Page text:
About the ESR subject, we can (and it is what we do for some compilers) stick to an old certified version with its known list of acceptable bugs. The kind of bugs that we want to have fixed are not always security ones but more any kind of bug that may lead to unexpected hazardous behavior (I remember this example of a compiler optimization (I have no reference on it) that would lead to unexpected result if the sum of two compared variable overflows on 32bits. This was very specific to a target but for us this kind of bug need a new version with a new certification)

Well, in my opinion, from usual software development point of view, having a known base, the base you rely on, is still true if you change your compiler version as long as you rely on stable functions and standards language feature (this is very true for C and ADA, less for Rust with the “unstable” features). I do not think that staying on the same version of LLVM really matter. Changing a gcc version shall not change the compiled program behavior or the way you use the compiler (ESR or not). However, the new gcc version may introduce a new optimization mechanism in some context that you exactly have in your software, or maybe new feature that you are not using. You, and many other, may think that cannot bring any issue, but when making safety critical software it has to be proven. This where we would have a lot of work to demonstrate that this potential issue does not matter. For my point of view this is where ESR is interesting.

I think that ESR is one thing that help because it allow to use something we know will gain maturity with less risk of regression. Another thing that help is the ability to easily list (or extract a list) of the known bug applicable to a given version (even very old).

However, I have never worked for the certification of a compiler, this will be new for me. All project I worked on before already had their certified compilers (some have more than 10 years). I will talk about this with someone more experienced to have his insight. All of what I said is my personal opinion and my coworkers may have a different one.

Note: Firefox ESR is supported for one year so less than the time we may take from the start of specification to the release of a version of our software. (Our product are then supposed to run 30 years but without software update in most case). So one year of support, feels almost like a minimum to me.


Ah, perfectly understandable desire! Thanks for clearing that up!

As for the “no_core” ideas: If the rust compiler is going to need to be certified anyway, wouldn’t it be a good idea to certify its included version of LibCore with it as well? (Actual question, I’m not familiar enough with this level of the internals to judge!)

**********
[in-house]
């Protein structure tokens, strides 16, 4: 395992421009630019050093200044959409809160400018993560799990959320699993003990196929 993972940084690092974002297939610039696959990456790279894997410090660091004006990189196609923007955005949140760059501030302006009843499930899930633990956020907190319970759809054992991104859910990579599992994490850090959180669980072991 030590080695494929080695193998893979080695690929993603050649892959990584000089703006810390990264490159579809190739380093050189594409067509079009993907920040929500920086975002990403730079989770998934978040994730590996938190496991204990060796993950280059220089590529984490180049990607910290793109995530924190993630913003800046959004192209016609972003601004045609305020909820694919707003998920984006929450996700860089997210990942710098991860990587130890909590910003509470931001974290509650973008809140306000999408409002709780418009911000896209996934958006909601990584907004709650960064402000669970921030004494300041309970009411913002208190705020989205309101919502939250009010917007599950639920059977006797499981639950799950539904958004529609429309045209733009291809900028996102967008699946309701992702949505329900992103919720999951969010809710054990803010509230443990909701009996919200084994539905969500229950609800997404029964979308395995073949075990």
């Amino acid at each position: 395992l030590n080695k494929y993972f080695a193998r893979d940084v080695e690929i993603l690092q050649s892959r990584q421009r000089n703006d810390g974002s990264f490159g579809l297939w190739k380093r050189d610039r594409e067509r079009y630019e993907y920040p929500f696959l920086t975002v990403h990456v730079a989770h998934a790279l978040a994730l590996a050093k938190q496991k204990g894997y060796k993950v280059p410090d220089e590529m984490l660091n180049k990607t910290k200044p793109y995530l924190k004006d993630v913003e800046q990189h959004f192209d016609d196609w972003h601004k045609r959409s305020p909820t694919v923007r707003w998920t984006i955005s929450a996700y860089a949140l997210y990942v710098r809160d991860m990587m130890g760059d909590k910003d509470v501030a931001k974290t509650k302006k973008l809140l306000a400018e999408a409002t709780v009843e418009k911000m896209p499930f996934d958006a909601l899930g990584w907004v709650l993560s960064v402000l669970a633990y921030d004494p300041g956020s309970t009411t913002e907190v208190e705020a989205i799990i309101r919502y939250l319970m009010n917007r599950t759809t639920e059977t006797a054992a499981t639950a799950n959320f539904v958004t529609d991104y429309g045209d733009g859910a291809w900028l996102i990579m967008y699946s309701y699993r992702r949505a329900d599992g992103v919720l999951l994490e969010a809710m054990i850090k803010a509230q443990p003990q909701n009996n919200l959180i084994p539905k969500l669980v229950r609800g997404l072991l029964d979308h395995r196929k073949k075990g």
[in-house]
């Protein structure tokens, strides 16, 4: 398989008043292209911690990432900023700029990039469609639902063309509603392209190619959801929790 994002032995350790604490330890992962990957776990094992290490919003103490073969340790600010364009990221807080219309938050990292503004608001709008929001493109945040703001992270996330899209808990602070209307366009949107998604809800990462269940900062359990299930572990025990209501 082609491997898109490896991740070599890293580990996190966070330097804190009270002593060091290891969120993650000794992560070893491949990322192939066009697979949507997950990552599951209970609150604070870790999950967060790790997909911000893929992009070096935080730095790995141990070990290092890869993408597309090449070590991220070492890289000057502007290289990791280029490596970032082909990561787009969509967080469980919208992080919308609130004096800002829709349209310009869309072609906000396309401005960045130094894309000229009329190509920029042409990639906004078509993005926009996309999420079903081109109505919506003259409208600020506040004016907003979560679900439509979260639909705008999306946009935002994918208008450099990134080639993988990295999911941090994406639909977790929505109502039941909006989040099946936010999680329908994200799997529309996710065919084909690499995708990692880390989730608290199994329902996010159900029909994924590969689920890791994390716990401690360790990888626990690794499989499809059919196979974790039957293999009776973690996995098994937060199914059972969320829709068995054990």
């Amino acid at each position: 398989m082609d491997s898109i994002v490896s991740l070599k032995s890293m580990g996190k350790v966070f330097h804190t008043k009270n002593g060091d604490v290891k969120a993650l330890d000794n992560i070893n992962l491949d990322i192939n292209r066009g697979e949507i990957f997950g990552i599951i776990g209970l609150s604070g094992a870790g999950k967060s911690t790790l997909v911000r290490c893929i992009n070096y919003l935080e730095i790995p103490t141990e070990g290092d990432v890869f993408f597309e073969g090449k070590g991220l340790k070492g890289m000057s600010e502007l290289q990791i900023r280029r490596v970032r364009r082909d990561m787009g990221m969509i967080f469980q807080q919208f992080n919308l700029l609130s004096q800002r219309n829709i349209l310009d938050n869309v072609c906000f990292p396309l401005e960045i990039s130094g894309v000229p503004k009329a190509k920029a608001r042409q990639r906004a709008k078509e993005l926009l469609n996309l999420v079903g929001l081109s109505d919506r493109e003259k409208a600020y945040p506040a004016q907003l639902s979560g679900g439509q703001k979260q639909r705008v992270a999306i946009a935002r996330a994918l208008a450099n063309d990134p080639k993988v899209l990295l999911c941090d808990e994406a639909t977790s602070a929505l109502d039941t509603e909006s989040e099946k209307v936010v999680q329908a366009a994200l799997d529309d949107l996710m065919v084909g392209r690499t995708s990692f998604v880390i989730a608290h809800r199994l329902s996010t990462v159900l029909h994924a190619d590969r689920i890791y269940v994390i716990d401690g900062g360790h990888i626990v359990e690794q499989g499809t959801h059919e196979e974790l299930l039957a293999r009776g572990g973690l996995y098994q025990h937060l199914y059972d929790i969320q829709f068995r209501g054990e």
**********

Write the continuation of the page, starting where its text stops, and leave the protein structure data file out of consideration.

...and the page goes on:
I’m assuming that the compiler certification is going to be a big ticket item anyway, and sneaking in libCore along with it probably won’t make the cost (that) much bigger, but will get you a LOT of fancy toys/primitives to (re)use in the firmware. The great “high” level API (iterators, etc) that Rust offers is one of the big value-adds over C.

Another question: how realistic would it be to spread the costs of this big compiler certification? If there were a public ESR branch of Rust, that multiple companies could reuse, is it possible (politically, technically and legally) to share this single “upstream” certified compiler over multiple projects/companies? (And thus provide a basis for multiple companies to pay into a single “certify rust” moneypot)


About core, it is probably a very good idea to certify it too. From what I know and if the Rust experience goes well I will push for this certification but its not something I really have the control on. The certification for libcore will not have the same level of requirements as the rest of the compiler because it is linked to the final binary (don’t ask the details, I do not have them). However because libcore is quite small, it will probably be acceptable to realize this activity.

I’ve never heard about the costs of a certification being spread through some kind of agreement between the companies which want to use it, but I’m not expert on that.
It is possible however, to find already certified compilers on the market such as the GNAT Pro for ADA which is certified T3 (the maximum for a compiler, allowing to build SIL4 railway software so the highest level of safety). ADAcore sells licenses and support for it along with a bunch of tools to help for the certification of the software product itself. I don’t think that Mozilla want to provide such support or service…


Ah of course, if it is hard/expensive to do, people will want, justifiably, to make money off of it… Interesting clash between open-source thinking and commercial enterprise, no idea what to do there…
Anyone feel like starting a “certified Rust” startup? :slight_smile: